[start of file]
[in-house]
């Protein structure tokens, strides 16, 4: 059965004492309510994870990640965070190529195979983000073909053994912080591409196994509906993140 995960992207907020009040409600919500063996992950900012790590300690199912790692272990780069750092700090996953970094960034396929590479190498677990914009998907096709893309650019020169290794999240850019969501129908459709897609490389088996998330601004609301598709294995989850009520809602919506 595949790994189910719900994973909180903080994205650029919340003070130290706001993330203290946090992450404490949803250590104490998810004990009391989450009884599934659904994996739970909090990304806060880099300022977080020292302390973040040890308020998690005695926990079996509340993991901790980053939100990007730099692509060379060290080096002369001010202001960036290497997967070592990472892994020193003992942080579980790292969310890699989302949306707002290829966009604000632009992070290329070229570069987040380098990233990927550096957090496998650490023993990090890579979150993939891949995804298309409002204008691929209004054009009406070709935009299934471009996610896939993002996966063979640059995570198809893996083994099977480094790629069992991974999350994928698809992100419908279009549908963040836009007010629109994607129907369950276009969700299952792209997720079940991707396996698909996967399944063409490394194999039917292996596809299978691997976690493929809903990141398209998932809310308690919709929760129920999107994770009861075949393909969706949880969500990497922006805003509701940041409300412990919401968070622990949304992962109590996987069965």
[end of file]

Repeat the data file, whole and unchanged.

[in-house]
């Protein structure tokens, strides 16, 4: 059965004492309510994870990640965070190529195979983000073909053994912080591409196994509906993140 995960992207907020009040409600919500063996992950900012790590300690199912790692272990780069750092700090996953970094960034396929590479190498677990914009998907096709893309650019020169290794999240850019969501129908459709897609490389088996998330601004609301598709294995989850009520809602919506 595949790994189910719900994973909180903080994205650029919340003070130290706001993330203290946090992450404490949803250590104490998810004990009391989450009884599934659904994996739970909090990304806060880099300022977080020292302390973040040890308020998690005695926990079996509340993991901790980053939100990007730099692509060379060290080096002369001010202001960036290497997967070592990472892994020193003992942080579980790292969310890699989302949306707002290829966009604000632009992070290329070229570069987040380098990233990927550096957090496998650490023993990090890579979150993939891949995804298309409002204008691929209004054009009406070709935009299934471009996610896939993002996966063979640059995570198809893996083994099977480094790629069992991974999350994928698809992100419908279009549908963040836009007010629109994607129907369950276009969700299952792209997720079940991707396996698909996967399944063409490394194999039917292996596809299978691997976690493929809903990141398209998932809310308690919709929760129920999107994770009861075949393909969706949880969500990497922006805003509701940041409300412990919401968070622990949304992962109590996987069965």